In response to A Socialist Comes to Power Elsewhere in New York
Jim’s Morning Jolt was a pleasure to read, as it always is. With plenty of fun references to the city’s football team, he wrote about Buffalo electing a socialist mayor. India Walton is her name, and she is a self-described socialist who ran in the Democratic primary. Jim notes that the last socialist mayor of a major American city was Milwaukee’s Frank Zeidler, who left office in 1960.
As someone who grew up in the Milwaukee area, I’ve got to say to Buffalo: This is weak sauce. Milwaukee didn’t just have Zeidler. It had three Socialist mayors — yes, that’s Socialist with a capital “S,” they were all members of the Socialist Party of America — who served a combined total of 38 years in office in the early to mid 20th century.
What did those years of socialist government get the city? Not what today’s socialists would want. Milwaukee’s socialist mayors practiced what was called “sewer socialism.” Basically, it’s socialism without any of that yucky class revolution stuff, which Americans have never been too fond of. The idea of sewer socialism was to be an alternative to the party-machine politics that dominated America’s big cities at the time. The sewer socialists emphasized quality public services (like sewers, thus the name), welfare programs, anti-corruption, trade unions, and public parks. The most lasting part of the sewer socialists’ legacy is Milwaukee’s plethora of public parks.
The sewer socialists also had a member of the U.S. House. Victor Berger represented the Milwaukee-area House district for one term from 1911–1913, then was elected again in 1918, during World War I. Berger vocally opposed U.S. involvement in World War I, which upset that era’s progressives, led by President Woodrow Wilson. Berger was convicted under the Espionage Act that Wilson had signed into law for speaking out against the war. The House refused to seat him, citing the 14th Amendment’s prohibition on House members having “engaged in insurrection or rebellion” against the U.S. (disagreeing with Wilson’s war policy was considered insurrectionary). So, there was a special election for Berger’s seat — which Berger ran in and won again. The House again refused to seat him, and the seat was vacant until the 1920 general election. That cycle, 1920, was a Republican wave year — a reaction against Wilson’s draconian wartime overreaches — and a Republican defeated Berger and occupied the seat. Berger’s conviction was thrown out by the Supreme Court in 1921 — not because his conviction was a plain violation of the First Amendment, which it undoubtedly was, but rather on the grounds that the trial judge was prejudiced against Berger because of Berger’s Austrian heritage. Berger won his seat back in 1922 and served in the House until 1929 as a Socialist.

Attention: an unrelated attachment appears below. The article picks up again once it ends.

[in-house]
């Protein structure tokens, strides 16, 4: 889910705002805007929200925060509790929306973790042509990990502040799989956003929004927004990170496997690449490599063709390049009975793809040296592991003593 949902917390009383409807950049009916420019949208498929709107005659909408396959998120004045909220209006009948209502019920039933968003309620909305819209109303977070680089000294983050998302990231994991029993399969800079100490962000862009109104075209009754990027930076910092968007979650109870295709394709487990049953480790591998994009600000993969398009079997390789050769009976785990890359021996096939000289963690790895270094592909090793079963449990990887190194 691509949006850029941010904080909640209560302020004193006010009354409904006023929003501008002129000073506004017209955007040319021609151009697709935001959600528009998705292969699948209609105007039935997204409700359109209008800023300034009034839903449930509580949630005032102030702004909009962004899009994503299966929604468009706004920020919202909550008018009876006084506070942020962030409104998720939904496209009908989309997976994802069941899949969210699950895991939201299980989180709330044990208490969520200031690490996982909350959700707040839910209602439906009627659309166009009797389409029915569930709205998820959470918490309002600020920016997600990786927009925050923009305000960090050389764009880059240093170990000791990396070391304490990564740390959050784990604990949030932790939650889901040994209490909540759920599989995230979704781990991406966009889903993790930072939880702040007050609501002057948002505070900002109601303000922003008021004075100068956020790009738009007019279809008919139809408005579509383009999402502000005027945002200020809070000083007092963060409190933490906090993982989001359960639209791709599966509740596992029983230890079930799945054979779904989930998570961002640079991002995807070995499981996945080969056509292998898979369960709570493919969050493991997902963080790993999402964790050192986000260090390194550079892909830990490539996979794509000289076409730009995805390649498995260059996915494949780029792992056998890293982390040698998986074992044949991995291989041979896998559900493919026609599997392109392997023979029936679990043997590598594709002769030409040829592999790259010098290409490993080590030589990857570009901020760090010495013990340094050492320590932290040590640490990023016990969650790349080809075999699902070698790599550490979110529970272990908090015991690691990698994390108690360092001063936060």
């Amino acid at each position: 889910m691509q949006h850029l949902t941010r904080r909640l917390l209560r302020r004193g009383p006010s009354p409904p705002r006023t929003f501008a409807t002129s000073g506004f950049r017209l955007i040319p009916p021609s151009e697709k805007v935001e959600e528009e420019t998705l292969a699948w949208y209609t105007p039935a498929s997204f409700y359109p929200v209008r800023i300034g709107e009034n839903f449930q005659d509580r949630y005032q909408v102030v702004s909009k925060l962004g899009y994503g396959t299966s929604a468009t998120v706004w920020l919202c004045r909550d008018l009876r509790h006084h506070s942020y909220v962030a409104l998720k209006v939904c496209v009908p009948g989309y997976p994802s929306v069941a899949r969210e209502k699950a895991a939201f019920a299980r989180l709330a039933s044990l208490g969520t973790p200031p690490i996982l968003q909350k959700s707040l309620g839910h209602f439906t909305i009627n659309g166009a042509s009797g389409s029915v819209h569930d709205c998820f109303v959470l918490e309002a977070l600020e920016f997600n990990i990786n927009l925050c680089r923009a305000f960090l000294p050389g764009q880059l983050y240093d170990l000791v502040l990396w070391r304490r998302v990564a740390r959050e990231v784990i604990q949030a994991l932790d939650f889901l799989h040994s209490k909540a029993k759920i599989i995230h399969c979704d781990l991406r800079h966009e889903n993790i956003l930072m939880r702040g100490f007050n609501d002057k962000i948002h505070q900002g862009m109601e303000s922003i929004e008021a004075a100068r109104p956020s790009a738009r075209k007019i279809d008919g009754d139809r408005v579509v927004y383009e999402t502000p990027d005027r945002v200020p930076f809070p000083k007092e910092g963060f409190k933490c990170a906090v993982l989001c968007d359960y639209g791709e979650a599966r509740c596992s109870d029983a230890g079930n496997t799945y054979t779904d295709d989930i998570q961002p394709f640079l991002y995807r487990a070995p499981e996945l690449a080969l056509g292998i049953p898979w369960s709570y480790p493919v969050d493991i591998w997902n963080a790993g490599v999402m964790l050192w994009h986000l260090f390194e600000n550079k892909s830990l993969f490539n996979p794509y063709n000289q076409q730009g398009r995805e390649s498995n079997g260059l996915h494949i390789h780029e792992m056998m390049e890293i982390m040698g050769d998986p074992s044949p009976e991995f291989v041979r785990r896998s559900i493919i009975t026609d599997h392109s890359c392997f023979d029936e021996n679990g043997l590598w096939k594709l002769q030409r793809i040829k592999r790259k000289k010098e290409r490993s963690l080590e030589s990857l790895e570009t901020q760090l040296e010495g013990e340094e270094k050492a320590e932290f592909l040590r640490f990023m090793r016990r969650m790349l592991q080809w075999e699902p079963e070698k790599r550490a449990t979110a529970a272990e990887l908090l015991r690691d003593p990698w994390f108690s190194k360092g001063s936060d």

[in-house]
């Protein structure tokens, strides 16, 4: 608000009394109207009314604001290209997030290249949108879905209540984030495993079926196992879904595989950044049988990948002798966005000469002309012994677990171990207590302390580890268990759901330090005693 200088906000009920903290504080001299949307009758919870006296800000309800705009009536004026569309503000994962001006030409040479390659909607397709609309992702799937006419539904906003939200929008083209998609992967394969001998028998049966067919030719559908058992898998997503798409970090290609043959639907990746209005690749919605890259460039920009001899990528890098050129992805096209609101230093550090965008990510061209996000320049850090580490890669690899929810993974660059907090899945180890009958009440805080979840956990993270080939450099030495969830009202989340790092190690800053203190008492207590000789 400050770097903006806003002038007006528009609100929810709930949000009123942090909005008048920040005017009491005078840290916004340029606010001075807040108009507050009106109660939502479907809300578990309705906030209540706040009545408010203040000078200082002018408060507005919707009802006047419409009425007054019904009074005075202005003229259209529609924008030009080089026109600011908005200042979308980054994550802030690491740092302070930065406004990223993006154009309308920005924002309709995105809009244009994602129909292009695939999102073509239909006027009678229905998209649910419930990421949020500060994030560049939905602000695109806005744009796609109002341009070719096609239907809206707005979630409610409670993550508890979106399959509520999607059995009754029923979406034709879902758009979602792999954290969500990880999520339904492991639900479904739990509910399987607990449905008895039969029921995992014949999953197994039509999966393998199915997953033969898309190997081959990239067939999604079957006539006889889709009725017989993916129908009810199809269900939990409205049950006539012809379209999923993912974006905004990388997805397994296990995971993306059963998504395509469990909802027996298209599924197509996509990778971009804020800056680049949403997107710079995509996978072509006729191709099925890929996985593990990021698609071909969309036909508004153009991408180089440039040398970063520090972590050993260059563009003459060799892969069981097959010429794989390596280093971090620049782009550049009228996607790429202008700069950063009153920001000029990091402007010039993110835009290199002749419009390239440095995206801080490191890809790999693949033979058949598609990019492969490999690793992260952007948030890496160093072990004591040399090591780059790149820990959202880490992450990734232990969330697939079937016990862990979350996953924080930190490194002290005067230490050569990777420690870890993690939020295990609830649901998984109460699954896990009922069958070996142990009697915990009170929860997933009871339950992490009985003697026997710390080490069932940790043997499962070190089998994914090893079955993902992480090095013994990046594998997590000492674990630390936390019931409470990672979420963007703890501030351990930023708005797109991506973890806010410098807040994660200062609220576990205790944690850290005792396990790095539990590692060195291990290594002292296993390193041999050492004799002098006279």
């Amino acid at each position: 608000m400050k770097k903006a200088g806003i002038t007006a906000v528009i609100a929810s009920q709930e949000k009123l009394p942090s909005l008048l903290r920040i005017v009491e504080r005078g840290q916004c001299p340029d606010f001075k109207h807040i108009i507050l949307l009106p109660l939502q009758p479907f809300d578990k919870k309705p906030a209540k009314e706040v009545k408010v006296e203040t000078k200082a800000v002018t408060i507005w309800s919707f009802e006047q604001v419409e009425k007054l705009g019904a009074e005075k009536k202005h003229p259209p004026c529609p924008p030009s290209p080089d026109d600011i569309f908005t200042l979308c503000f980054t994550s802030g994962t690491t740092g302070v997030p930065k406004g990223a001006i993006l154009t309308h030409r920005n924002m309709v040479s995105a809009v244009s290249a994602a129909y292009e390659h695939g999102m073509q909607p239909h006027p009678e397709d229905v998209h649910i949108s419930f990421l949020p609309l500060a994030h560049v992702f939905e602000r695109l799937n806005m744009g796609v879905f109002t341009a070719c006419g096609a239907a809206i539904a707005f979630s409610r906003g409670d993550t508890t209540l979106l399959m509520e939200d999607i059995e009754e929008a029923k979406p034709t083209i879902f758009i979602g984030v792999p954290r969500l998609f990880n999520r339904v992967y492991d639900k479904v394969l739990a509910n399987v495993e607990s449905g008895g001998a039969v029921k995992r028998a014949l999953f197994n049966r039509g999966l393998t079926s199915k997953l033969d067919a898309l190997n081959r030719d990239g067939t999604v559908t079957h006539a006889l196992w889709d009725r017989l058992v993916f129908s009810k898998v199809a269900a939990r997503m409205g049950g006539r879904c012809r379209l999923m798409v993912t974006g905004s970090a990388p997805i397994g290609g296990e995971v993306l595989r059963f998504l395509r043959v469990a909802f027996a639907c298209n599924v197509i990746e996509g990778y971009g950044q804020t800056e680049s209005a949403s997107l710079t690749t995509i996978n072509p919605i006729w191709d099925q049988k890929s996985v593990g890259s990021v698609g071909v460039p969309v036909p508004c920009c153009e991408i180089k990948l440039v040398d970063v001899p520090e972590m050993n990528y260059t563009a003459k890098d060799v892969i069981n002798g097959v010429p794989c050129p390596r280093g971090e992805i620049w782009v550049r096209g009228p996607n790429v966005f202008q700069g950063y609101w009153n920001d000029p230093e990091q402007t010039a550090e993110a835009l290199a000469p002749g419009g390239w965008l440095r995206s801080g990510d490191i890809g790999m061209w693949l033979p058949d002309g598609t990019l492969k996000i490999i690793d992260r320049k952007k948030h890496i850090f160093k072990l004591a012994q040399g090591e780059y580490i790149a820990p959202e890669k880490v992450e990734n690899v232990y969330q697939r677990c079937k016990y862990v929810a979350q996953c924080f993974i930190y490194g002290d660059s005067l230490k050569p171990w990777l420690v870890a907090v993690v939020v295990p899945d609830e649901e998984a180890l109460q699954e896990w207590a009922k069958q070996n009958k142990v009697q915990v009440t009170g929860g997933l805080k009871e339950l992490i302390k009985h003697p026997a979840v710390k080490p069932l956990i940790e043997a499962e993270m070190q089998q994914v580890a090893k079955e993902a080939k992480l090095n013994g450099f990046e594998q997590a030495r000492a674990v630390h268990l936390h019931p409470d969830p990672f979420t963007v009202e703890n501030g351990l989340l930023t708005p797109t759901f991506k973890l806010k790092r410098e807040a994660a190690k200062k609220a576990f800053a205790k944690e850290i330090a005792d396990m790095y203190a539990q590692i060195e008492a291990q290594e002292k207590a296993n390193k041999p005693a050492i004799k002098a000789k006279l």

The sewer socialists didn’t want to fundamentally transform America. They didn’t control any prominent institutions in American public life. They were persecuted and harassed by the progressives of their era. They just wanted a clean city, a strong safety net, and a functioning city government. They had varying degrees of success in that regard, and there’s something to be said for avoiding the big-city machine style of politics that still makes nearby Chicago ungovernable to this day.
That’s not to say they were conservatives or that sewer socialism was good. They were socialists, and in case you haven’t noticed, we’re against that sort of thing around here. But it is worth noting that the most successful run socialists had in American political history wasn’t by ideological purists who wanted to dismantle systems of oppression and soak the rich or what have you. It was by a group of nice, mild-mannered Midwesterners who built a bunch of parks.